Russia has no levers of influence to derail Georgia from its European integration and to prevent the country from signing the Association Agreement with the EU next year, President Giorgi Margvelashvili said.
In an interview with the Tbilisi-based Rustavi 2 TV on December 3, he said it would be wrong to start “a priori declaring” now that Russia will exert pressure on Georgia.
“But it does not mean that we should relax,” he said.
Margvelashvili said the Georgian authorities “are assessing risks” taking into consideration past experience of relations with Russia.
“I do not want to start declaring in advance that there is a threat… We should not incite panic. Saying that it has already happened in Ukraine and it will happen in Georgia too will be a wrong reaction. We should say that yes it happened in Ukraine and we should be very careful and we should be very focused on one direction – to modernize our society and to sign the Association Agreement in the nearest future,” he said.
“We are assessing risks based on our past experience. When we look at these possible risks we see that our position is strong and there are fewer levers of influence on us,” Margvelashvili said.
Asked if reopened Russian market for the Georgian products might be used by Russia as a lever of pressure by again closing the market, Margvelashvili responded: “Yes of course.”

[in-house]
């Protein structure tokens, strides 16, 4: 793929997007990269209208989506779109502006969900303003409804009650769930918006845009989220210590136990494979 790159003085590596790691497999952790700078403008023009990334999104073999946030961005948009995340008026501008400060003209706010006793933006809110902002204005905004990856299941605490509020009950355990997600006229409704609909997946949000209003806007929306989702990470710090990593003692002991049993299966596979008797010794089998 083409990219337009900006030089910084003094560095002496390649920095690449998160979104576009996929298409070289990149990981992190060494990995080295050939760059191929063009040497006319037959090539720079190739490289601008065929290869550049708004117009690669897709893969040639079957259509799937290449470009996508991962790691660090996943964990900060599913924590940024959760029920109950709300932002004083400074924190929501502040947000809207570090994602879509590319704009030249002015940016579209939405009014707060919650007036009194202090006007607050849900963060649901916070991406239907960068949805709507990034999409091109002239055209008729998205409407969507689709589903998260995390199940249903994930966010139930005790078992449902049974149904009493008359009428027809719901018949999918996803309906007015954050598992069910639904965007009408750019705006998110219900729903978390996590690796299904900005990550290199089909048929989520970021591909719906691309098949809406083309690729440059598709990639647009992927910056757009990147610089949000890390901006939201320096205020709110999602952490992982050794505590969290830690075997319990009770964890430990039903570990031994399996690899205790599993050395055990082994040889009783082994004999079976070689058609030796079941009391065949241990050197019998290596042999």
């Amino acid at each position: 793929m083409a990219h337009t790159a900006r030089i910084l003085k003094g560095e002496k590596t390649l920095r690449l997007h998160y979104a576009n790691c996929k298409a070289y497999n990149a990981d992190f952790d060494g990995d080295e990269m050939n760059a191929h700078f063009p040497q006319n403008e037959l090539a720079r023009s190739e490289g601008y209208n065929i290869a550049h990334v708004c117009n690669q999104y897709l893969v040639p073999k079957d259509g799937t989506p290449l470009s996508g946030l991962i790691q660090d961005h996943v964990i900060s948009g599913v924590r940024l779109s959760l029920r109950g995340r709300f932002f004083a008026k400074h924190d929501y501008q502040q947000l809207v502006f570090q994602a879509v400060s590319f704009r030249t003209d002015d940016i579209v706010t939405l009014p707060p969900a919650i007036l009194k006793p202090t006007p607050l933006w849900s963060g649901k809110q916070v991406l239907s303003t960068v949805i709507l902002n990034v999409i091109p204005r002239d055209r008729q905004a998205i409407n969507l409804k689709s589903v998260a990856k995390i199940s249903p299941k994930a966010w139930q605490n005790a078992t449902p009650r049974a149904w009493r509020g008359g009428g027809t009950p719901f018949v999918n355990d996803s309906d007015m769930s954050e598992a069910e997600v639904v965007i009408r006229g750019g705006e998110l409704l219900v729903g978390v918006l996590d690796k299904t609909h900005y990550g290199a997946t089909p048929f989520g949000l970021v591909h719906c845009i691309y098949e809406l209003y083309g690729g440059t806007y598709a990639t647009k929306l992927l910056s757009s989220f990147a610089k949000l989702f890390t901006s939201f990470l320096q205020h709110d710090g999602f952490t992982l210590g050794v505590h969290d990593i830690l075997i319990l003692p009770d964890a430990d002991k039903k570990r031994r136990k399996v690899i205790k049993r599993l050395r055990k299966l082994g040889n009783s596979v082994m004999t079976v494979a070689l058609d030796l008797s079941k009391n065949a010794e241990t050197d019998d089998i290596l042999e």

But he also said that it’s not a lever that can outweigh Georgia’s European choice and force the country to make a foreign policy U-turn.
Margvelashvili said that volume of bilateral trade with Russia will not reach levels that can cause Georgia’s “destabilization” in case the Russian market is again closed.
“Russia has actually exhausted negative levers of impact on Georgia,” he said.
Reopening of the Russian market boosted trade turnover between the two countries, mainly due to increased Georgian exports, which made Russia Georgia’s fourth largest trading partner in January-September, 2013 with USD 501.7 million, a 35% year-on-year increase. Russia was Georgia’s sixth largest trading partner in 2012 and the fifth largest in the first half of 2013.
In January-September 2013 Georgian exports to Russia increased more than threefold over the same period of last year to USD 103.6 million, according to the Georgian state statistics office.
Export of Georgian wines and mineral waters saw a significant increase this year, driven mainly by reopening of the Russian market.
Georgian wine export increased 73.9% y/y in January-September 2013 in value to USD 74.1 million making its share in country’s total export 3.7%. Export of mineral waters rose 60.1% y/y to USD 72.8 million, accounting 3.6% of Georgia’s total exports.
President Margvelashvili said that Georgia should not say no to trade with Russia just out of fear that one day Russia may again close down its market for the Georgian products.
“That’s an isolationist logic, which does not lead to any positive outcome,” he said, adding that what matters is to further diversify Georgia’s export markets.
Margvelashvili also said the main factor that makes Georgia’s foreign policy course less vulnerable to any possible outside pressure is the fact that “the Georgian society is extremely consolidated over the European choice.” He, however, also did not rule out possibility of “activation” by Russia of some “radical groups” within the country and “directing these radical groups against the European choice.”